The information provided has a purely general nature, given that the discipline of special tax regimes in practice proves to be full of exceptions and derogations that cannot be underestimated.

As already mentioned, there are numerous exceptions, limitsderogations and cases of non-applicability of the tax incentives which, in summary, have not been discussed above and which, in the specific case, could push the Tax Authority to deny the tax advantage.

Therefore, the assessment of the applicability of the tax regime cannot disregard the examination of each concrete case.

In fact, as in all international tax analyses, it is essential to frame all the crucial details of the case examined to understand the applicability of special tax regimes.

This assessment is fundamental, on the one hand, to allow the application of the special tax regime to hypotheses that look like they don’t fall into and, on the other hand, do not apply the special tax regime to cases that only apparently fall into them.

This approach is essential to not jeopardizing the special tax regime and avoid the Tax Authority would recover the evaded taxes and applying sanctions.

Any assessment by the Tax Authority of the non-applicability of the special tax regime involves not only the recovery of the taxes not paid because of the tax regime for each previous year of use of the special tax regime but also the application of tax sanctions in the way to erode a large part of the income produced by the taxpayer, with severe economic damage for the latter.

4. International tax advice for the specific case

For taxpayers that would like to apply to the special tax regime, it is fundamental a verification conducted by a Professional specialized in international tax law.

This Professional can deeply assess if the special tax regime is applicable in the specific case to avoid Tax Authority legitimately denying the special tax after several years, recovering the tax evaded as well as penalties and interests.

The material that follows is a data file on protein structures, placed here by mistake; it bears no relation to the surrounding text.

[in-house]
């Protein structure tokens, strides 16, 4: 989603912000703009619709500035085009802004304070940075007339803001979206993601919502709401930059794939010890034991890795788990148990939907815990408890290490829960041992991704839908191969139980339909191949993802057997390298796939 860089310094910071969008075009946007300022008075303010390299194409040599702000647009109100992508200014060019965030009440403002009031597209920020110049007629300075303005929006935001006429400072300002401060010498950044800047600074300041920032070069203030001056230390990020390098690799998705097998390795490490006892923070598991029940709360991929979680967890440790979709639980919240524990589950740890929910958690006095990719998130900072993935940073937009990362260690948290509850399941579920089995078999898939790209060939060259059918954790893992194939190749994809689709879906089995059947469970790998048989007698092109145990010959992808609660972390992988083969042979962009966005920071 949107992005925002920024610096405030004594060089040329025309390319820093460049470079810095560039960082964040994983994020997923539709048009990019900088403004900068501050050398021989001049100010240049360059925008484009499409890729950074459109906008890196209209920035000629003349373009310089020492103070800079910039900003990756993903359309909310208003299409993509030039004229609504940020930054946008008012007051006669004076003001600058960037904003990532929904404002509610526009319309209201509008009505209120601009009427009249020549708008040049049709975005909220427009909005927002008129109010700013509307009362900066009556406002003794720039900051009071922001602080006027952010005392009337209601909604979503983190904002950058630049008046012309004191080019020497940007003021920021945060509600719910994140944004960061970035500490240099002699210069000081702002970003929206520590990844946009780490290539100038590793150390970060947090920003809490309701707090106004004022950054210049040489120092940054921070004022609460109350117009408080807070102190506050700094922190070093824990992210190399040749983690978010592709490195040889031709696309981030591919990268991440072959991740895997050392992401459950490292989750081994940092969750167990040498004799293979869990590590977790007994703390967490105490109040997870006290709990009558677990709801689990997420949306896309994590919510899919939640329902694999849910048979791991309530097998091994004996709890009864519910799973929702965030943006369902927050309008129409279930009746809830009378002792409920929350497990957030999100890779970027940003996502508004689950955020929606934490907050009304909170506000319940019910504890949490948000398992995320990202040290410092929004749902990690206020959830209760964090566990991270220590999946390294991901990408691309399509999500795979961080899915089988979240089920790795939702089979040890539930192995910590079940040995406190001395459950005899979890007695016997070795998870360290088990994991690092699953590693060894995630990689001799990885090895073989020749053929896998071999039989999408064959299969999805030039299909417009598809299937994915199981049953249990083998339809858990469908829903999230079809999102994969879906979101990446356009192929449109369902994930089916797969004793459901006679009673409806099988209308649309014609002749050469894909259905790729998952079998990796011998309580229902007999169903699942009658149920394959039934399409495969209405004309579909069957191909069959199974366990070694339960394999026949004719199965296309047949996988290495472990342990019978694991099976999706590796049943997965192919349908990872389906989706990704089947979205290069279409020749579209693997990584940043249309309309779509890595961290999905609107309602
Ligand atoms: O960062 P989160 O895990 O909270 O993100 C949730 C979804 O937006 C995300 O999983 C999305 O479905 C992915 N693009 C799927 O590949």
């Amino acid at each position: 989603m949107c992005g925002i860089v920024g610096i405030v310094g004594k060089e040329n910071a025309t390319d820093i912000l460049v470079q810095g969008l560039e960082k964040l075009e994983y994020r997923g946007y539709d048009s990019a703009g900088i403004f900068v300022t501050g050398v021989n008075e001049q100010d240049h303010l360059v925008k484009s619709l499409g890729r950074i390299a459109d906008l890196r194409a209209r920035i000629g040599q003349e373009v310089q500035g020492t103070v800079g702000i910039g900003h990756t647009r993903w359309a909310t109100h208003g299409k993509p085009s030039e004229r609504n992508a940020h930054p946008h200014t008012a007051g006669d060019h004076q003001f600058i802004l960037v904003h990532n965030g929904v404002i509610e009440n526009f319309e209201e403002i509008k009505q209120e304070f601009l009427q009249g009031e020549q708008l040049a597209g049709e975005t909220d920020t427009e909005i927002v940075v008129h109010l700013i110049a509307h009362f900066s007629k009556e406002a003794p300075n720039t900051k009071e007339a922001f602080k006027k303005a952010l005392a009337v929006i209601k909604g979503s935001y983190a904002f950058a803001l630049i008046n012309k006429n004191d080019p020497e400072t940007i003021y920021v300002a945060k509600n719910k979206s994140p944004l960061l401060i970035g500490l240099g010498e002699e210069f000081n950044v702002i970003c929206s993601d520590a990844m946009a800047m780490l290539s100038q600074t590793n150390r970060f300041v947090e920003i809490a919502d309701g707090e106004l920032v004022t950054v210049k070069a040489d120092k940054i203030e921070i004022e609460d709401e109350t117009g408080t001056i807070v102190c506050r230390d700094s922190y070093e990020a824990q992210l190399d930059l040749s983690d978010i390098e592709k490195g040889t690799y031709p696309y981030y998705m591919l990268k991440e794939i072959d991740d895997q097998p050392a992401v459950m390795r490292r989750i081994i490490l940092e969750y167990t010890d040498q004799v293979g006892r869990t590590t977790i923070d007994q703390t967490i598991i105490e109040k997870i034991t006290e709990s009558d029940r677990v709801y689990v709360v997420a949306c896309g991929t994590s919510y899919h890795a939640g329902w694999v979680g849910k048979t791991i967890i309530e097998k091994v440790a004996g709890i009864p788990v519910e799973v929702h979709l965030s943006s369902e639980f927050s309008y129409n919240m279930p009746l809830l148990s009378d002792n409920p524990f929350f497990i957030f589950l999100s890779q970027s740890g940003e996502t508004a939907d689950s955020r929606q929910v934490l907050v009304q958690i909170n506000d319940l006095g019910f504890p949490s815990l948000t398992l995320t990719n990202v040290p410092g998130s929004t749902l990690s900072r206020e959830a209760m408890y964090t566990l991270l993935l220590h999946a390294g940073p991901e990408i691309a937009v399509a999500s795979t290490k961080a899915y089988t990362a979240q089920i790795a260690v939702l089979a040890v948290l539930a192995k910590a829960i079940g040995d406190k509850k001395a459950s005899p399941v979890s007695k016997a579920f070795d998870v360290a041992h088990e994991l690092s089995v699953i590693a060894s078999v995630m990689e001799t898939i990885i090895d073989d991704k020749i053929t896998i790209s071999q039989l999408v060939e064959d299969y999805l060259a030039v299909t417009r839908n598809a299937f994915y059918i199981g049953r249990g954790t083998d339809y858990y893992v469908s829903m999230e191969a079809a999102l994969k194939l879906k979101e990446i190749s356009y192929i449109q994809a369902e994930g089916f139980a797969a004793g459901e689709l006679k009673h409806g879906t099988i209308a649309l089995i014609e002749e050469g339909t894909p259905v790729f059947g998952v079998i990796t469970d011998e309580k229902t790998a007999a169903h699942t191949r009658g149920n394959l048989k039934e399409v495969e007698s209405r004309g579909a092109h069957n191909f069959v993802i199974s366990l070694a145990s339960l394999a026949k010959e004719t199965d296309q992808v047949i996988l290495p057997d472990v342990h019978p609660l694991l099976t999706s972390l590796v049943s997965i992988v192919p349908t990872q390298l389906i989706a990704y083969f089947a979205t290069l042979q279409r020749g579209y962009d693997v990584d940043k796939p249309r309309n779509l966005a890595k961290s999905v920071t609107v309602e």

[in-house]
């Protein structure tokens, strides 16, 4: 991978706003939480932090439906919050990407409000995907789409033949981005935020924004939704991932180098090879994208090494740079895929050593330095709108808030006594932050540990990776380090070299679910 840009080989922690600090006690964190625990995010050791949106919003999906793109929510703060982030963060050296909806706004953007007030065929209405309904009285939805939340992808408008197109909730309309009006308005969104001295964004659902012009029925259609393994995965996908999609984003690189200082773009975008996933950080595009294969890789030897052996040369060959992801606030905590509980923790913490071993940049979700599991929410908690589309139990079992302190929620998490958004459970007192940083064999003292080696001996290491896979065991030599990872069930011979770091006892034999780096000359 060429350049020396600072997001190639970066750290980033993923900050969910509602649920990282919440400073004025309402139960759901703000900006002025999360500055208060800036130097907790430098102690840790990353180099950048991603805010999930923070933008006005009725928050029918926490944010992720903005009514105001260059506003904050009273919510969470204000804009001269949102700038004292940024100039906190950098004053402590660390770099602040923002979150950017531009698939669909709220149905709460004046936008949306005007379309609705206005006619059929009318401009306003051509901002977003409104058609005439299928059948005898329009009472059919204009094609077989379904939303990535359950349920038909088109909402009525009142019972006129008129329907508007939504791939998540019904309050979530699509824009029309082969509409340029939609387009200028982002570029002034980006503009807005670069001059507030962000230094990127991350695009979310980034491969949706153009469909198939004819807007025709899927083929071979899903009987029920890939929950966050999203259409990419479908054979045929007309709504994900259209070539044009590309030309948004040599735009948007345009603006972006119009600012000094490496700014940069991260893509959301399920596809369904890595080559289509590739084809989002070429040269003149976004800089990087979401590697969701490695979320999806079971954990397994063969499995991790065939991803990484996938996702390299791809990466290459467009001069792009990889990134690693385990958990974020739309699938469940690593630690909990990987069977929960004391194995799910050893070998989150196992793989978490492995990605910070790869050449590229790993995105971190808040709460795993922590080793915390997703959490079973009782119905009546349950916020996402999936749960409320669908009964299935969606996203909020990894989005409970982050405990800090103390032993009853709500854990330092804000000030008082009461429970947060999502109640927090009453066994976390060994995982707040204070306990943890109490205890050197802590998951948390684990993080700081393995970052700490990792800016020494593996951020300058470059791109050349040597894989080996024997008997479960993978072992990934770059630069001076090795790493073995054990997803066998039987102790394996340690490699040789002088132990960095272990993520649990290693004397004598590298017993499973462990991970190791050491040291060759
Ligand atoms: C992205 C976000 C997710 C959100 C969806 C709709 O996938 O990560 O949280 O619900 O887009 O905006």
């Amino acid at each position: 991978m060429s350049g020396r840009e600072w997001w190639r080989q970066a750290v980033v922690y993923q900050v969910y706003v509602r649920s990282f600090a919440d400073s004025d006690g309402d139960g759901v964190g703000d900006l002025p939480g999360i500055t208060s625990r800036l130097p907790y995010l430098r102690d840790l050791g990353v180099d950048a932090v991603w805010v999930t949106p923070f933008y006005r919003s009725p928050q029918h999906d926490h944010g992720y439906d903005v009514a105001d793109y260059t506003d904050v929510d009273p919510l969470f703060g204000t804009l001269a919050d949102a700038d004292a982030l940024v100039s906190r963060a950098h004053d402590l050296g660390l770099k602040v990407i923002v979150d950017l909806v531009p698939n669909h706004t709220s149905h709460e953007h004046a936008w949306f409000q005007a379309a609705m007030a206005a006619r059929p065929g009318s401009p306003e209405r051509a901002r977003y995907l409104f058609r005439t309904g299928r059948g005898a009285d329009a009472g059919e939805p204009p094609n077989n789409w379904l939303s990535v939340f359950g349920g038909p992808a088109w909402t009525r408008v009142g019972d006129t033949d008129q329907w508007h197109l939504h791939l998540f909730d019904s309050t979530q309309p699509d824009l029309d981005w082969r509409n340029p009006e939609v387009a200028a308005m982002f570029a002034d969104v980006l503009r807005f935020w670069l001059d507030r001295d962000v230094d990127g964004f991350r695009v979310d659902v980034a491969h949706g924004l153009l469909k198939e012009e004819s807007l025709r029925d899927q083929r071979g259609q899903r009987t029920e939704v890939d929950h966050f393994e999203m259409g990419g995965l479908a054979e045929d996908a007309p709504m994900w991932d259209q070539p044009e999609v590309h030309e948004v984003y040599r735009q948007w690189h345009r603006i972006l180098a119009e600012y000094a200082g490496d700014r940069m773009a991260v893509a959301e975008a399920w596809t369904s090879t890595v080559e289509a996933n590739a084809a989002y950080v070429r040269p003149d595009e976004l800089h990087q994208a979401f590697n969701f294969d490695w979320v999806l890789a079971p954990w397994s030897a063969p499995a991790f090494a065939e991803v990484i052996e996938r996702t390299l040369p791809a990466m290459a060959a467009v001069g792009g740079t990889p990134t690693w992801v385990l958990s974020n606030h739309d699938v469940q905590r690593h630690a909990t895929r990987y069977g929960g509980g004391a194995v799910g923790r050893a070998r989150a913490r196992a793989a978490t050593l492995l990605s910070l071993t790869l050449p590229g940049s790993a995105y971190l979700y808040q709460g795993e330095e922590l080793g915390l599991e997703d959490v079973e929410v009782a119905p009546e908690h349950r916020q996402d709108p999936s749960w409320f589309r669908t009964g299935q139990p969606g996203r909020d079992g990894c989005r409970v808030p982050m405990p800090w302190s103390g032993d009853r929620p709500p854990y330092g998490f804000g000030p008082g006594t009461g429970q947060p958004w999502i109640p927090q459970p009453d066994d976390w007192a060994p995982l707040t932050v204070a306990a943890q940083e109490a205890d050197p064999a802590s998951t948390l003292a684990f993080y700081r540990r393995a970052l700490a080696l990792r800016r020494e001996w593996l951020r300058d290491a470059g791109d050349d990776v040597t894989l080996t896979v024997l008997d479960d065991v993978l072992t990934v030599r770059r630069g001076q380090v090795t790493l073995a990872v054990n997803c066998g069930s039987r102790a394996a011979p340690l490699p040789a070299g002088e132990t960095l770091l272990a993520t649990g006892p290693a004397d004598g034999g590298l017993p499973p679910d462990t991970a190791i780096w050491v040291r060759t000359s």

Again, in daily practice, it happens that the special tax regime results in applying to hypotheses that only apparently (in the eyes of the contributor) did not seem to be included or, on the contrary, can not apply to cases that only apparently (in the eyes of the contribution) seemed to fit into it.

For this reason, it is not advisable to apply special tax regimes without a successful in-depth analysis.

The ITAXA Law Firm has gained a long experience in the analysis of special tax regimes and understanding of the approach of the Tax Authority concerning related cases, also based on unpublished Tax Authority responses.

If you wish to request international tax advice from the ITAXA Law Firm regarding the verification in your specific case of the conditions for the applicability of the special tax regimewrite to us at or fill out the Contact Form.


Antonio Merola, LL.M.

Tax Lawyer specialized in International Taxation at the International Tax Center of the University of Leiden (The Netherlands) by attending the LL.M. (Master of Laws) in International Tax Law (after a University Master in International Tax Planning and a University Master in Tax Law in Italy), for several years he has been dealing with Tax Consulting and Tax Litigation in favour of Individuals and Companies.